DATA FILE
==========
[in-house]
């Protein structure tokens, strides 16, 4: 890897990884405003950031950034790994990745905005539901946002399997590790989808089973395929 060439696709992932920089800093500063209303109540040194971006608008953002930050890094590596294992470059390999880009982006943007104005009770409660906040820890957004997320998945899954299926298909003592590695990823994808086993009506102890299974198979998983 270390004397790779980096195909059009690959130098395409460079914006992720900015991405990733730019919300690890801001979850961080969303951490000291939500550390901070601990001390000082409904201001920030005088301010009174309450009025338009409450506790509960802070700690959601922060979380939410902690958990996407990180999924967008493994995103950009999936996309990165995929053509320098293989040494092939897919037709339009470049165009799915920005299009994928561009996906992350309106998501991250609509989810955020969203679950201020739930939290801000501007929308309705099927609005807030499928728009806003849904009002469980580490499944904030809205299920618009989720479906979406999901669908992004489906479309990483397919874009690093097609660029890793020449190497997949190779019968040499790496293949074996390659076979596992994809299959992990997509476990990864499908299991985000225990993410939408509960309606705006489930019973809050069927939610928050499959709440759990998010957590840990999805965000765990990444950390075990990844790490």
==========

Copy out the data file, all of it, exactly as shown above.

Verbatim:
[in-house]
């Protein structure tokens, strides 16, 4: 890897990884405003950031950034790994990745905005539901946002399997590790989808089973395929 060439696709992932920089800093500063209303109540040194971006608008953002930050890094590596294992470059390999880009982006943007104005009770409660906040820890957004997320998945899954299926298909003592590695990823994808086993009506102890299974198979998983 270390004397790779980096195909059009690959130098395409460079914006992720900015991405990733730019919300690890801001979850961080969303951490000291939500550390901070601990001390000082409904201001920030005088301010009174309450009025338009409450506790509960802070700690959601922060979380939410902690958990996407990180999924967008493994995103950009999936996309990165995929053509320098293989040494092939897919037709339009470049165009799915920005299009994928561009996906992350309106998501991250609509989810955020969203679950201020739930939290801000501007929308309705099927609005807030499928728009806003849904009002469980580490499944904030809205299920618009989720479906979406999901669908992004489906479309990483397919874009690093097609660029890793020449190497997949190779019968040499790496293949074996390659076979596992994809299959992990997509476990990864499908299991985000225990993410939408509960309606705006489930019973809050069927939610928050499959709440759990998010957590840990999805965000765990990444950390075990990844790490």